Growth of fuels used in transport slows as the impact of rising prosperity is offset by efficiency gains
Increasing prosperity in developing economies causes the demand for transport to increase, with the impact on fuel demand largely offset by efficiency gains.
In the evolving transition (ET) scenario, global demand for both passenger and freight transport services more than double by 2040. These patterns are broadly consistent across road, aviation and marine. But the impact on transport fuel demand is largely offset by efficiency gains: energy used in transport increases by only 25% over the Outlook – far slower than the 80% increase during the previous 25 years – and plateaus towards the end of the Outlook.
Within road transport, the impact from increased ownership and travel is offset by efficiency improvements, dampening the overall growth of fuel used by cars and motorbikes. Growth in fuel demand for trucking is stronger, with increasing freight activity and more modest efficiency gains causing the share of energy within transport consumed by trucks to increase.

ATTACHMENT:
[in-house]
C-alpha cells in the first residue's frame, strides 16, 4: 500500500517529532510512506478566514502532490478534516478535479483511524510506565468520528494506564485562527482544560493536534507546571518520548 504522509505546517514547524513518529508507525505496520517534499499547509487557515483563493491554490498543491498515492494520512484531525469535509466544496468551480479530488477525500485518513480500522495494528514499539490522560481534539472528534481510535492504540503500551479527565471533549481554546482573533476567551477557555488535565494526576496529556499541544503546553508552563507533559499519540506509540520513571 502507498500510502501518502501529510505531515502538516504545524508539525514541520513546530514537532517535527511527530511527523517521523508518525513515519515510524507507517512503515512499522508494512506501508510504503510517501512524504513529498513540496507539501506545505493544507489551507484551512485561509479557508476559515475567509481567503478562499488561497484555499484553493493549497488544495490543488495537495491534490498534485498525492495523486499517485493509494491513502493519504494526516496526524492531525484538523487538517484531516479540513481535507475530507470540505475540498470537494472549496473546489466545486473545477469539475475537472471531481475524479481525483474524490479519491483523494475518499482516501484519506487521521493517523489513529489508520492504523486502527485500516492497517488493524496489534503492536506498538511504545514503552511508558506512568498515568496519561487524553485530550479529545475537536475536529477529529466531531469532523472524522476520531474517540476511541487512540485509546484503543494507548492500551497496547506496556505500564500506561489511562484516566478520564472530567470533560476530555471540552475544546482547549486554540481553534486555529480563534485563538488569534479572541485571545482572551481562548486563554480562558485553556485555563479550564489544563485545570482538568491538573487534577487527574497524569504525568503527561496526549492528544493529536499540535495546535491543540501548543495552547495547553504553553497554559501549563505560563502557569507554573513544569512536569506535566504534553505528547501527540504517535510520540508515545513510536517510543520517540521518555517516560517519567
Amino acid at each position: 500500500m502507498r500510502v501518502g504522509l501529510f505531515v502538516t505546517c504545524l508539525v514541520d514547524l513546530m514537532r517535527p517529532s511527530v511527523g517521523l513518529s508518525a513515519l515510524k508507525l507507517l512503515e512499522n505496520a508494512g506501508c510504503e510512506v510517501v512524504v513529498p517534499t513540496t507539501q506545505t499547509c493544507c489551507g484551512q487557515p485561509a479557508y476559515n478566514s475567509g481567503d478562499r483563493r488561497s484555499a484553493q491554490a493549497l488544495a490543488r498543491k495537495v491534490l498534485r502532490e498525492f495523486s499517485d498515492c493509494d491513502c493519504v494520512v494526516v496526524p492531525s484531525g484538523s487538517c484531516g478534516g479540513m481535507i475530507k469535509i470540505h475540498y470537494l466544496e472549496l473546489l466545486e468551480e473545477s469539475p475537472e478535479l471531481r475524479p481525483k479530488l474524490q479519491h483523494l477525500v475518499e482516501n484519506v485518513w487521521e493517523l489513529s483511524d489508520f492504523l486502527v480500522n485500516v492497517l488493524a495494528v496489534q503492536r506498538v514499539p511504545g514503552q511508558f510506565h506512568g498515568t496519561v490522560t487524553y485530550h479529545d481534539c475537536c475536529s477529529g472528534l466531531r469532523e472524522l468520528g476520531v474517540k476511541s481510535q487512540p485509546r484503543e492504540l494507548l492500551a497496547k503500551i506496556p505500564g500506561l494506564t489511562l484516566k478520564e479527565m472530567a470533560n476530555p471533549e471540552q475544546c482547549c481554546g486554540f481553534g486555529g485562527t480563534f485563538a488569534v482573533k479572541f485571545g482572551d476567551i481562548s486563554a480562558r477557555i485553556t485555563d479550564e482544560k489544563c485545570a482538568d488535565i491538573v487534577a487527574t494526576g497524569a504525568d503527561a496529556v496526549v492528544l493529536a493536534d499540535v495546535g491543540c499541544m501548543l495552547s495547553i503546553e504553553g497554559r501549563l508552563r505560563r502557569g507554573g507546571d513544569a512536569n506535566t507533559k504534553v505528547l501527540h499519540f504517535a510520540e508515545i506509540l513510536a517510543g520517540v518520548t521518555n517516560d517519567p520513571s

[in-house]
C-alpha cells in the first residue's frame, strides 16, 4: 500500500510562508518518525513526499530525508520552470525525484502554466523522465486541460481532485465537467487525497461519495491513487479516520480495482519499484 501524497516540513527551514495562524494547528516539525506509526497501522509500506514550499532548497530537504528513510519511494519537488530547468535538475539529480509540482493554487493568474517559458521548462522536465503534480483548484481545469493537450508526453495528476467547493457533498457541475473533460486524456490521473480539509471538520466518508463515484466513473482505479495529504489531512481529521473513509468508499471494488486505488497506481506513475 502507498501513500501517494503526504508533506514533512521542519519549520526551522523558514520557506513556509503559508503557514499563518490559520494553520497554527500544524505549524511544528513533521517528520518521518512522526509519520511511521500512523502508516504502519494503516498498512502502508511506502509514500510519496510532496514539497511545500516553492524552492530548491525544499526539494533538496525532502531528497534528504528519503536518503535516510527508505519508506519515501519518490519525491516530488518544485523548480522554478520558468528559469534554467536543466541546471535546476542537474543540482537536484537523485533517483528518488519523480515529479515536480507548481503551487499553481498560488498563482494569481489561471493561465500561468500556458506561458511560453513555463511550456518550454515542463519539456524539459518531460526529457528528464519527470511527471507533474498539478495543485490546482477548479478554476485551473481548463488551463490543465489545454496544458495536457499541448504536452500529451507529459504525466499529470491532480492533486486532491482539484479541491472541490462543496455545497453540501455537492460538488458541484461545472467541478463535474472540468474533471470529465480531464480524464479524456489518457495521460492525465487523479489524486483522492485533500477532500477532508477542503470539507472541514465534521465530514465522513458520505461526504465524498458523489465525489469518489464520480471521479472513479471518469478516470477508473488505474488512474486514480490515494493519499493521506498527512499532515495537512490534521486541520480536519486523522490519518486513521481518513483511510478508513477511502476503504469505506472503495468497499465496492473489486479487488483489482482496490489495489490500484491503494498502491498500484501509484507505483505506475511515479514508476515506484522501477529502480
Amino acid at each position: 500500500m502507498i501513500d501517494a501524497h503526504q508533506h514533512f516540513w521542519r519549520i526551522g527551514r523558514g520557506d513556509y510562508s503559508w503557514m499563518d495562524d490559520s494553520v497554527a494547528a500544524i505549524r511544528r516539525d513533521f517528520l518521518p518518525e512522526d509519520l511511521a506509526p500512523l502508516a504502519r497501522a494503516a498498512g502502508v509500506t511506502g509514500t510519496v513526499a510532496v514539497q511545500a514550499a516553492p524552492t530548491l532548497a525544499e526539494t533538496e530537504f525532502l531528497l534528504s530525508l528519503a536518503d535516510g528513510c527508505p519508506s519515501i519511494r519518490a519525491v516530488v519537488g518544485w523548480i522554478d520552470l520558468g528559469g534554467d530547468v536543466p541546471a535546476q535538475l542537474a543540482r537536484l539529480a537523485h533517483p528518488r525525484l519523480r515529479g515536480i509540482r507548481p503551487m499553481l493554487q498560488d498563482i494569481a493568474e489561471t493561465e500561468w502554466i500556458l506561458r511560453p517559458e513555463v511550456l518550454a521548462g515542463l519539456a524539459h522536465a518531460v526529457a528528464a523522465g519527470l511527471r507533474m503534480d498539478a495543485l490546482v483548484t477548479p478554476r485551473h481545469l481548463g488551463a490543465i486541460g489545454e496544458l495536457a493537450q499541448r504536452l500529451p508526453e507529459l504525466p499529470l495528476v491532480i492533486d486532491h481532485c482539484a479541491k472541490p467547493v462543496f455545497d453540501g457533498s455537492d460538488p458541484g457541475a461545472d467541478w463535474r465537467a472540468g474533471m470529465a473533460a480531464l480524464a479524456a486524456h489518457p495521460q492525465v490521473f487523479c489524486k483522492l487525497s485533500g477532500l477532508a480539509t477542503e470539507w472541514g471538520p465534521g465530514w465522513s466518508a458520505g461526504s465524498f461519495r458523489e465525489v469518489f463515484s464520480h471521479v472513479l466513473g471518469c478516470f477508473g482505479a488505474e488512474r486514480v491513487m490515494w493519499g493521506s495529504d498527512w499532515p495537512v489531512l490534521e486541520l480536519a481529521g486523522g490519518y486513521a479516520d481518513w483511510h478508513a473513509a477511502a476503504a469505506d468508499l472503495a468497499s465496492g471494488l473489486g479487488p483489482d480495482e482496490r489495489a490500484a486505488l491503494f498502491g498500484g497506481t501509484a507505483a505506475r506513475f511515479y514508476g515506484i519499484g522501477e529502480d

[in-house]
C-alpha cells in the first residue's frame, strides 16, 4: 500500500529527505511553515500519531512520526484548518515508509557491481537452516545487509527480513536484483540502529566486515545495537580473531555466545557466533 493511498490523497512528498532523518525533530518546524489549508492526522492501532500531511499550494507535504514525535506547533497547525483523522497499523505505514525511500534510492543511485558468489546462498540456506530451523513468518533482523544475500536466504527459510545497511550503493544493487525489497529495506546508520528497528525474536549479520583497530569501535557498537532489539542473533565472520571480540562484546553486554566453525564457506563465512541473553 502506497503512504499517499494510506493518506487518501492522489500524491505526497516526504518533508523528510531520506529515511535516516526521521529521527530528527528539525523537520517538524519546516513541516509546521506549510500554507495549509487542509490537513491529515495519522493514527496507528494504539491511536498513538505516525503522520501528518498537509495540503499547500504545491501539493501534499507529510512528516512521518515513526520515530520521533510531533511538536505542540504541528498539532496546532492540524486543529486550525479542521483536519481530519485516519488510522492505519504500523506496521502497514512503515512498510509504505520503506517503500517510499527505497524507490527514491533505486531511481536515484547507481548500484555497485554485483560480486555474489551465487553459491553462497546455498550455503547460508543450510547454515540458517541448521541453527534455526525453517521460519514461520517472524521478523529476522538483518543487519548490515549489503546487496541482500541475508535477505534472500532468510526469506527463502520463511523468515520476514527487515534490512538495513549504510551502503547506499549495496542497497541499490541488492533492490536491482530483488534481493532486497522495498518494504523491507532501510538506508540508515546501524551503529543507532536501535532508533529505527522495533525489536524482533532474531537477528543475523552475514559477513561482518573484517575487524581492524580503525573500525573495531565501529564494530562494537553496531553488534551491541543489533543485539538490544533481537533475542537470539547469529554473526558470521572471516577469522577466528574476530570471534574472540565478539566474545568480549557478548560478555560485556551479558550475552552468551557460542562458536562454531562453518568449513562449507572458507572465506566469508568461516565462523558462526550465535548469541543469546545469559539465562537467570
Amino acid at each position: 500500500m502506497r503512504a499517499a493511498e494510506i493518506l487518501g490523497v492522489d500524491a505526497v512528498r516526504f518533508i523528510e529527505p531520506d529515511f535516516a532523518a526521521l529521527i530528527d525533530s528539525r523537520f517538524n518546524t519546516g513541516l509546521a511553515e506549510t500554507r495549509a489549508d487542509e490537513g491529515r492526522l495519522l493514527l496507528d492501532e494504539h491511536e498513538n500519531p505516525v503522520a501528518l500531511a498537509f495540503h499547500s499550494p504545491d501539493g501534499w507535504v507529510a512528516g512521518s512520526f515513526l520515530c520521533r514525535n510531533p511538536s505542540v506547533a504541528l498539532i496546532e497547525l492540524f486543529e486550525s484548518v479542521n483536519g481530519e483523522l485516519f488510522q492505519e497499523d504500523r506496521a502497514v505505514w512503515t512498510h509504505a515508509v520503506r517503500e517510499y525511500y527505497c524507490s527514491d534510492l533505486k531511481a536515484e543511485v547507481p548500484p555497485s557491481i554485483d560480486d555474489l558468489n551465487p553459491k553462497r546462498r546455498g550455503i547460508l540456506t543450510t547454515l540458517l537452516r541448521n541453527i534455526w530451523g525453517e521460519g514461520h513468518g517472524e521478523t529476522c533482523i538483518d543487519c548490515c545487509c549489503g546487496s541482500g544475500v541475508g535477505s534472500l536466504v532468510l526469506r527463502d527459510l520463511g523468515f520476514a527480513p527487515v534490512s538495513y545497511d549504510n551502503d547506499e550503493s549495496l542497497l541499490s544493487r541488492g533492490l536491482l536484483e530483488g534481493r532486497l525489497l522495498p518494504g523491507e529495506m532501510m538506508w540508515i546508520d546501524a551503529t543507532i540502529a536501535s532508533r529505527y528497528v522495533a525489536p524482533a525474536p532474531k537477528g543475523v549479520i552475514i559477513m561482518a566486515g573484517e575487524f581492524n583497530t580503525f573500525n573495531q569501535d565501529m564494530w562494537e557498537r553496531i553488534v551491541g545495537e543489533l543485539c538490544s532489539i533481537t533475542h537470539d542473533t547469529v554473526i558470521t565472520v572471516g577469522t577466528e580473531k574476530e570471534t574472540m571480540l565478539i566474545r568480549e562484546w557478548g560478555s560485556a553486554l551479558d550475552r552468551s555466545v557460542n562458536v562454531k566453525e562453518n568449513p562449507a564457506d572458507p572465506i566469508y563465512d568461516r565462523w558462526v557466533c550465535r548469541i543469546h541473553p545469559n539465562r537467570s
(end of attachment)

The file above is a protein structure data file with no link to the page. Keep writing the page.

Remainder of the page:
Energy consumption in aviation and marine transportation increases by broadly similar amounts. This is supported by the expansion in global GDP, with air passenger traffic growing particularly strongly.
The transport sector continues to be dominated by oil, despite increasing penetration of alternative fuels, particularly natural gas and electricity.
In the ET scenario, oil demand accounts for around 85% of total transport fuel demand in 2040, down from 94% currently. Natural gas, electricity and a mix of ‘other’ types of fuels are each projected to account for a little less than 5% of transport fuel by 2040.